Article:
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IBM buys Texas Memory Systems to bring on speedy storage

IBM is becoming serious about enterprise-grade computing in more ways than one. It just struck a deal to acquire Texas Memory Systems, best known these days for its extra-quick RamSan SSD cards. As you'd anticipate, that fast yet lean storage is the focus -- IBM wants servers that aren't limited by their drives, or which just use less power than old-fashioned spinning hard disks and tape machines. Neither side is talking about how much the deal is worth, but TMS' product roster should stay on the market even as it's folded into IBM's Smarter Storage initiative. Expect that database at work to suddenly get faster sometime after the acquisition closes later this year.

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IBM Plans to Acquire Texas Memory Systems

Company's high-speed memory solutions to boost IBM's Smarter Computing approach to IT

Armonk, N.Y. - 16 Aug 2012: IBM (NYSE: IBM) today announced it has entered into a definitive agreement to acquire Texas Memory Systems (TMS), a leading developer of high-performance flash memory solutions. TMS is a privately held company based in Houston, Texas. Financial terms of the deal were not disclosed.

Founded in 1978, TMS designs and sells high-performance solid state storage solutions. Unlike hard disk drives that rely on spinning disks and robotic arms, solid state systems are high-speed data storage solutions based on Flash or RAM memory that can provide significantly faster throughput and data access while consuming less power.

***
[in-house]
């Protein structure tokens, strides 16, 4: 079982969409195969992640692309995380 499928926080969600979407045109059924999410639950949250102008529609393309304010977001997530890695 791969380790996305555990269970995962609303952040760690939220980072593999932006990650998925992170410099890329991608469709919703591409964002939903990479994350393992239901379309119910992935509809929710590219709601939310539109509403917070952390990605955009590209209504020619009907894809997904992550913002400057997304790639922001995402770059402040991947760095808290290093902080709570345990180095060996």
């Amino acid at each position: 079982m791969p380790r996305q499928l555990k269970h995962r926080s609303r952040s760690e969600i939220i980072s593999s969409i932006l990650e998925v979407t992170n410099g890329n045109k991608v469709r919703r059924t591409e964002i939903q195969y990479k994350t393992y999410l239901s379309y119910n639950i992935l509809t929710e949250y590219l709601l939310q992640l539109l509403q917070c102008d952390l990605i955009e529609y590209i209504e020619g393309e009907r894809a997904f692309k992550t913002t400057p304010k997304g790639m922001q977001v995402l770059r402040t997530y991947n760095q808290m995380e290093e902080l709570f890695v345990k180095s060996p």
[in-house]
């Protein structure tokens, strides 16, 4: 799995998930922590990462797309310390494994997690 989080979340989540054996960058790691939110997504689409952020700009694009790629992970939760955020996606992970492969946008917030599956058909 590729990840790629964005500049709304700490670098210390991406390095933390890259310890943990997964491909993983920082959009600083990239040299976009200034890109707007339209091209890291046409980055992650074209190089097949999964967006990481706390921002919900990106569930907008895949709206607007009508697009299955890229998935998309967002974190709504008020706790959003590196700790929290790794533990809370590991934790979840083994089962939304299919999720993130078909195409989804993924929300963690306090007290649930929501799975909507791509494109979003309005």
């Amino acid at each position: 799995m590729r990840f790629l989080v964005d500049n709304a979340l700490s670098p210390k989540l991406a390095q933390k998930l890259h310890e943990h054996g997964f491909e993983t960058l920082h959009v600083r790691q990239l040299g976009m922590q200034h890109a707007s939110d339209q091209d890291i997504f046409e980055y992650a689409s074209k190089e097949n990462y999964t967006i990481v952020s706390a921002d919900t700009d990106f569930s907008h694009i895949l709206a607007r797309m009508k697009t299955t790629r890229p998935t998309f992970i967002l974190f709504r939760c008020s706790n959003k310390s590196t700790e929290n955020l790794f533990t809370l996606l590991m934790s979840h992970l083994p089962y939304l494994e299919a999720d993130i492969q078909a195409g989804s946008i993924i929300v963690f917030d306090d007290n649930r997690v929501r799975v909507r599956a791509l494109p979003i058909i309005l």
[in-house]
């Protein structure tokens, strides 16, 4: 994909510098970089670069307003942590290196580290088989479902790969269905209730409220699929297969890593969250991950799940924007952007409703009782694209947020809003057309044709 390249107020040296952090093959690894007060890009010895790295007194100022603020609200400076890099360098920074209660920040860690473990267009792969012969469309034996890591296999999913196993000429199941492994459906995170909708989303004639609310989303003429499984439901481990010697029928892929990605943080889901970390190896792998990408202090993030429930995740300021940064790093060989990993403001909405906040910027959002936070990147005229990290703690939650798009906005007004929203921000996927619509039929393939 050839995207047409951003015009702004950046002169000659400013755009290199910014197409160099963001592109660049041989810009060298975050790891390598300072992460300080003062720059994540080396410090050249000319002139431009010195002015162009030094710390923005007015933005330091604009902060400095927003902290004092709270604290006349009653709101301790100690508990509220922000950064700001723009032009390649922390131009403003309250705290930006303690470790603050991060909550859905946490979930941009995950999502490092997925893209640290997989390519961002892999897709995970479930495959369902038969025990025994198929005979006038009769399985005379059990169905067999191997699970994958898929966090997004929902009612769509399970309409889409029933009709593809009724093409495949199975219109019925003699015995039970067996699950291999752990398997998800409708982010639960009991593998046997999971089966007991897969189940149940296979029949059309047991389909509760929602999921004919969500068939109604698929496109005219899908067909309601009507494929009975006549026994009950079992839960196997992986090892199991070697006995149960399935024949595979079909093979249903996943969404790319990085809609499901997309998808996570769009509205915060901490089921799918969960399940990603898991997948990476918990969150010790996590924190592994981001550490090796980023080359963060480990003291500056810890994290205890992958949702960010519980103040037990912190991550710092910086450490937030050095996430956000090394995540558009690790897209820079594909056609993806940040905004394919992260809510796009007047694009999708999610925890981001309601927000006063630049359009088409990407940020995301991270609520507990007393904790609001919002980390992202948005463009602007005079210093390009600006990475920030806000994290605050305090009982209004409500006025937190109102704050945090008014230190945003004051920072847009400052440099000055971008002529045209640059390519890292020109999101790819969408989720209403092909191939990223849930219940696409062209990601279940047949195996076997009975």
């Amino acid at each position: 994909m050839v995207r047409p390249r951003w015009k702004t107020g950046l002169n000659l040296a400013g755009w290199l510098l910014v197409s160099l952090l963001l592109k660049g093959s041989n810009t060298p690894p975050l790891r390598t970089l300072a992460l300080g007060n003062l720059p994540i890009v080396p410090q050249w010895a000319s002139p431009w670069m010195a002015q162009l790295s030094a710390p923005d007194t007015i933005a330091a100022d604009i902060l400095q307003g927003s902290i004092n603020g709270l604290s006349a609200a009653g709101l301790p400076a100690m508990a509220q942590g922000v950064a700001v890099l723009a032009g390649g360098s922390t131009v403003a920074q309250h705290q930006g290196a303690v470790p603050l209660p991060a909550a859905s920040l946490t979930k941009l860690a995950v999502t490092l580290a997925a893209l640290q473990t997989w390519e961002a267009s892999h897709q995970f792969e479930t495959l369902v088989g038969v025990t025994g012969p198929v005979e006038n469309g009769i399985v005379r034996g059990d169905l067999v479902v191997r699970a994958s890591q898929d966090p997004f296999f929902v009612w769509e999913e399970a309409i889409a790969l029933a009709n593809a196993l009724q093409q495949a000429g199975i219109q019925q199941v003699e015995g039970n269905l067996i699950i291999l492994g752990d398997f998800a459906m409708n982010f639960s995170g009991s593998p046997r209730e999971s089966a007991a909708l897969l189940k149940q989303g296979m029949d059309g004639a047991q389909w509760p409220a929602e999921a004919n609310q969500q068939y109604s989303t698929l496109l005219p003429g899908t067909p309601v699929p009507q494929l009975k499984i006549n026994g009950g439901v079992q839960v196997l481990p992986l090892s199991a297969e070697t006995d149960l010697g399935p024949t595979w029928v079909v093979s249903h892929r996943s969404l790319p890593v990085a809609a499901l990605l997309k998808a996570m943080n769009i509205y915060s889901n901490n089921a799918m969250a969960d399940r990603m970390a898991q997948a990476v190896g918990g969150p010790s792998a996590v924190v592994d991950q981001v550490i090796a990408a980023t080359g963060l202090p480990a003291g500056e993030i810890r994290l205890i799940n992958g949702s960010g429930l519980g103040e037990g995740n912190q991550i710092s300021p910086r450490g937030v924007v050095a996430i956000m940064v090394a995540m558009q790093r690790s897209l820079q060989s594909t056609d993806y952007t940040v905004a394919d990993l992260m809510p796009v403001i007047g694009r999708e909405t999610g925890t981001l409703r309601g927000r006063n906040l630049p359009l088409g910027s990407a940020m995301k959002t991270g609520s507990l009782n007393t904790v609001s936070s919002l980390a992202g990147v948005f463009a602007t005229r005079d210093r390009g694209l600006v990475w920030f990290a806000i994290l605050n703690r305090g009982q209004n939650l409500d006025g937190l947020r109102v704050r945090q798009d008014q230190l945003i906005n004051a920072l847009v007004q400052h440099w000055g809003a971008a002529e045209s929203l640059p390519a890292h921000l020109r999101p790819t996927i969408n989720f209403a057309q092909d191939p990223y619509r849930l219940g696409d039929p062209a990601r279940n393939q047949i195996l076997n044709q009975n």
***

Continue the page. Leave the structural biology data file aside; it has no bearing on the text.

TMS offers its solid state solutions as the RamSan family of shared rackmount systems and Peripheral Component Interconnect Express (PCIe) cards. The products are designed to help companies improve performance and reduce server sprawl, power consumption, cooling, and floor space requirements, all of which in turn can help clients save money, improve performance and invest more in innovation.

"The TMS strategy and solution set align well with our Smarter Computing approach to information technology by helping clients realize increased performance and efficiencies at lower costs," said Brian Truskowski, general manager, Systems Storage and Networking, IBM. "Solid state technology, in particular, is a critical component of our new Smarter Storage approach to the design and deployment of storage infrastructures, and part of a holistic approach that exploits flash in conjunction with disk and tape technologies to solve complex problems."

IDC estimates the amount of solid state storage solutions being shipped into the enterprise will grow significantly, reaching nearly 3 exabytes by 2016.

Following acquisition close, IBM plans to invest in and support the TMS product portfolio, and will look to integrate over time TMS technologies into a variety of solutions including storage, servers, software, and PureSystems offerings.

"IBM understands the positive and dramatic impact that solid state technology can have on storage and server infrastructures, and once the acquisition is complete we look forward to advancing the technology even further. With the global reach of IBM, we expect to grow the engineering staff and product lines much faster than we could before," said Holly Frost, founder and CEO of TMS.

TMS employs approximately 100 people. The deal is expected to close later in 2012.